The first step is coming together. After relationships are built, then comes doing ministry and evangelism together. Before we go into all the world, let’s go to the congregation next door. We will go into all the world, but will we cross town to minister alongside the church with a different cultural makeup from our own?2

Taboo subjects

What I (Bryan) have taken to heart from being a pioneer of the AMPS movement has followed me to the Kansas City area, where the pastors are working, fellowshipping, supporting each other, and uniting our churches in ministry. It takes a relationship to talk about the taboo subjects that our society is dealing with; therefore, we need to stop talking and start doing. We had open and sometimes uncomfortable conversations about prejudice, protests, and privilege. Sometimes God has to bring us to the point of opening our eyes to baggage that we carry, blind spots in our Christian experience that could possibly keep us out of heaven.

The people are ready for this type of leadership. How do I know? I know because, as an African American pastor graduating from a predominantly white school, I was told by a conference president that his constituents were not ready for a black pastor. What he did not know was that I was the student pastor of one of his churches, and they loved my wife and me so much that they requested us to continue our ministry after school was out. We did continue our ministry there, and the relationship was fantastic. People are not looking for a pastor with or without color; they are looking for a good pastor! This cross-
cultural church movement gives our churches a chance, irrespective of organizational structures, to establish the unity that Jesus prayed for in order to execute the ministry Jesus yearned for.3

Third angel’s message

It became clear to us that this was present truth: “I have no fears of workers who are engaged in the work represented in the fifty-eighth chapter of Isaiah. This chapter is explicit, and is enough to enlighten anyone who wishes to do the will of God. There is plenty of opportunity for everyone to be a blessing to humanity. The third angel’s message is not to be given a second place in this work, but is to be one with it. . . . This work is to be to the message what the hand is to the body.”4

If pastors are to lead, members are to follow: “I cannot too strongly urge all our church members, all who are true missionaries, all who believe the third angel’s message, all who turn away their feet from the Sabbath, to consider the message of the fifty-eighth chapter of Isaiah. The work of beneficence enjoined in this chapter is the work that God requires His people to do at this time . . . the nearer we approach the end, the more urgent this work becomes.”5

The temptation is to believe that you have done enough; do more. Stop sitting down, expecting someone else to do it. Do not wait for the conference to organize something. Strike while the iron is hot. The work will not be easy—get up and do what God is calling you to do.

We close with the words of the beloved Elder Charles Bradford: “And when we with pen and voice and loving example, condemn every practice that smacks of prejudice and racial superiority, the world will have demonstration here and now (not by and by in the Kingdom of heaven) that the third angel’s message breaks down every barrier and creates the new man in Christ who is neither Jew nor Greek, black or white. It is in our power as leaders of the flock, to not only look forward to but hasten that day.”6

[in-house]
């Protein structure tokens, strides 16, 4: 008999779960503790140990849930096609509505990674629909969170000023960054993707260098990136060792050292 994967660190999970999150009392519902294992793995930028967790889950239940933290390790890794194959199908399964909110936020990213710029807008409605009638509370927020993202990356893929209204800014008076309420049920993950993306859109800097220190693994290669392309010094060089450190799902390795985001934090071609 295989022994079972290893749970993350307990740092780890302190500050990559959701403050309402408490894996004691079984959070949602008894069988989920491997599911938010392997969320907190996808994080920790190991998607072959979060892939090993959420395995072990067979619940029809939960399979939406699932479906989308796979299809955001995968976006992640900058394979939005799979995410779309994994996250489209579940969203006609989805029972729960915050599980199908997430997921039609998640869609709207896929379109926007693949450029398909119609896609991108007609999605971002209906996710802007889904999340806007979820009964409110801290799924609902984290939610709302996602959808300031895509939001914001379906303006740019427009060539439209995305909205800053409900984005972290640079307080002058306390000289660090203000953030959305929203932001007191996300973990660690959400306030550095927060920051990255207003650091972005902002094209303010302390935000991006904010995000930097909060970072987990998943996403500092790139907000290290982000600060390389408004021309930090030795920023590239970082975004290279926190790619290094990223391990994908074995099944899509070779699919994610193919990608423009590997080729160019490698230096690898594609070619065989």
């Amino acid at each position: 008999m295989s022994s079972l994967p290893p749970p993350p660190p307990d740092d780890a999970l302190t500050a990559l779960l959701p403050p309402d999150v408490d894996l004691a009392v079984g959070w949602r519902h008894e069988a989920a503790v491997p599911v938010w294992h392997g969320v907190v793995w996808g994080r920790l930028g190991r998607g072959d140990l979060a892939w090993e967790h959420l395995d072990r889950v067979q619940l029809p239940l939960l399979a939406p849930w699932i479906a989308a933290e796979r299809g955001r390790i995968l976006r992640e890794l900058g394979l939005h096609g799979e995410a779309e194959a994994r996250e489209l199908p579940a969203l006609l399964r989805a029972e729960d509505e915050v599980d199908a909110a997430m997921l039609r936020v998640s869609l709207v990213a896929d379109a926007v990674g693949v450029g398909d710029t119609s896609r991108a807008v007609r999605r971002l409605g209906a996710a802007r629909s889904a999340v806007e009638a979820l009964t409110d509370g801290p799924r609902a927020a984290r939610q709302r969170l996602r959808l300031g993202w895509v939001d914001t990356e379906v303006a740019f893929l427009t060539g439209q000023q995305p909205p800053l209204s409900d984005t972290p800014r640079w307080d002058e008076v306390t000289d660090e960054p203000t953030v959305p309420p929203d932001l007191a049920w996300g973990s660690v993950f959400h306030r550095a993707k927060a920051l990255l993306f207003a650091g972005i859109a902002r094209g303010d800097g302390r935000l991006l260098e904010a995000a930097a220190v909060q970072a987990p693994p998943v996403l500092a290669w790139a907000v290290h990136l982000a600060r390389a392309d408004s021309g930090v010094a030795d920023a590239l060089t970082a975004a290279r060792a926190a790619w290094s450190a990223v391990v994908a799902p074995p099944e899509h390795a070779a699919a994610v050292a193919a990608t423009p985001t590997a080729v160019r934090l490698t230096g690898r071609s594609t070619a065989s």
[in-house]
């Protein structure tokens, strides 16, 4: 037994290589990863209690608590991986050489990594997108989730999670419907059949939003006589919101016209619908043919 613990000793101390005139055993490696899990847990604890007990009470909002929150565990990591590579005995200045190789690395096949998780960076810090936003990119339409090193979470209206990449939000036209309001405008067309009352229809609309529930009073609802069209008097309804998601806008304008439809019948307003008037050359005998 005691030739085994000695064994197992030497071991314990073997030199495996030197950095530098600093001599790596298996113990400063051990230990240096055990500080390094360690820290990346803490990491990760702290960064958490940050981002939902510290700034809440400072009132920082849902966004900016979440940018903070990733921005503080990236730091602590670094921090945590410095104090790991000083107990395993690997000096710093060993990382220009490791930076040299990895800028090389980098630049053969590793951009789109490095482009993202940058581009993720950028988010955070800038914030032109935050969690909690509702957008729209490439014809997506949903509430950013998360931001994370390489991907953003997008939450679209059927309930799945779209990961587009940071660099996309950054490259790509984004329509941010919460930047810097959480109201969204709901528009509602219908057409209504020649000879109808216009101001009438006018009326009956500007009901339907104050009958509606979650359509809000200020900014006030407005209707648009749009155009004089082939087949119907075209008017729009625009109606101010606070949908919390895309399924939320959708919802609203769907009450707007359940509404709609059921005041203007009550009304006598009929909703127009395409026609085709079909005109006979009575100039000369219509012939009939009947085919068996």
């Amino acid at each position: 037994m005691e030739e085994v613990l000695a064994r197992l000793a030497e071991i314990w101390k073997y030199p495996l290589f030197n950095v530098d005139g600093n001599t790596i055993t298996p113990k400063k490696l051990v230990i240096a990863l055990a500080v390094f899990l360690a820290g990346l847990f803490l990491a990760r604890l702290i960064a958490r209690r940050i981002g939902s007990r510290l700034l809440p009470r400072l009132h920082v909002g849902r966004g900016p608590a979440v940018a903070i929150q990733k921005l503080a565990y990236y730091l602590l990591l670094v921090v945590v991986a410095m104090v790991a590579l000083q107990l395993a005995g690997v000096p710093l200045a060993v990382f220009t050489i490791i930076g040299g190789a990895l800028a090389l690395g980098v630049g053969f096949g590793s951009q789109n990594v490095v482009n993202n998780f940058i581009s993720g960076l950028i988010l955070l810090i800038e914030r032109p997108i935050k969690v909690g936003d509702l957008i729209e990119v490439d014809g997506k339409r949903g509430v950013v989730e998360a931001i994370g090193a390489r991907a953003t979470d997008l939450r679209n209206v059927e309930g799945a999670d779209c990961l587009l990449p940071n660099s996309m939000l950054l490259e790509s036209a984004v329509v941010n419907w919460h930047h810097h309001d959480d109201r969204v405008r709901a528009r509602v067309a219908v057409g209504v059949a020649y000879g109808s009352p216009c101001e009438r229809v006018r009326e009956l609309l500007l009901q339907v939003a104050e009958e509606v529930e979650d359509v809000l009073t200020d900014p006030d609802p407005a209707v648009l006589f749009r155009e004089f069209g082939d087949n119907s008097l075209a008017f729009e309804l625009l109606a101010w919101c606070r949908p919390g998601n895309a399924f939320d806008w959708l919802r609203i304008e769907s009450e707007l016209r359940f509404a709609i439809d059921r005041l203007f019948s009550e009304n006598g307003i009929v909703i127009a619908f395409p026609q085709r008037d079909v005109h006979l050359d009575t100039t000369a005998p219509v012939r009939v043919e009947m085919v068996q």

1. See David Klinedinst, “Unity and Collaboration in Urban Ministry,” Ministry, February 2018, 10–12.
  2. See an interview on 3ABN TV at
  3. We would like to recognize the following pastors, past and present, who inspired this article and were part of Saint Louis’s journey toward unity and collaboration: Bryan Mann, pastor of Northside church; Joseph Ikner, former pastor of Berean church; Charles Osborne III, pastor of the Berean church; Fred Montgomery, pastor of Agape church; Claval Hunter, pastor of Lighthouse and Tabernacle of Praise churches; Jae Wook Lee, pastor of Korean church; Rob Alfalah, pastor of Sant Louis Central and Mid Rivers churches; Vic Van Shaik, former pastor of Saint Louis Central church; Robb Long, associate pastor of Saint Louis Central and Mid Rivers churches; Ken Olin, pastor of West County and Southside churches; Robb Lechner, former pastor of West and Southside churches; and Tony LaPorte, former pastor of Mid Rivers and Spanish churches.
  4. Ellen G. White, Welfare Ministry (Washington, DC: Review and Herald Pub. Assn., 1952), 33.
  5. White, Welfare Ministry, 30.
  6. Charles E. Bradford, letter to General Conference president R.R. Figuhr, 1964.

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David M. Klinedinst, MDiv, is the director of Evangelism and Church Growth, Chesapeake Conference of Seventh-day Adventists, Columbia, Maryland, United States.
Bryan Mann, MDiv, is Men’s Ministries director, Central States Conference of Seventh-day Adventists and senior pastor of the Bethel Seventh-day Adventist Church in Kansas City, Kansas, United States.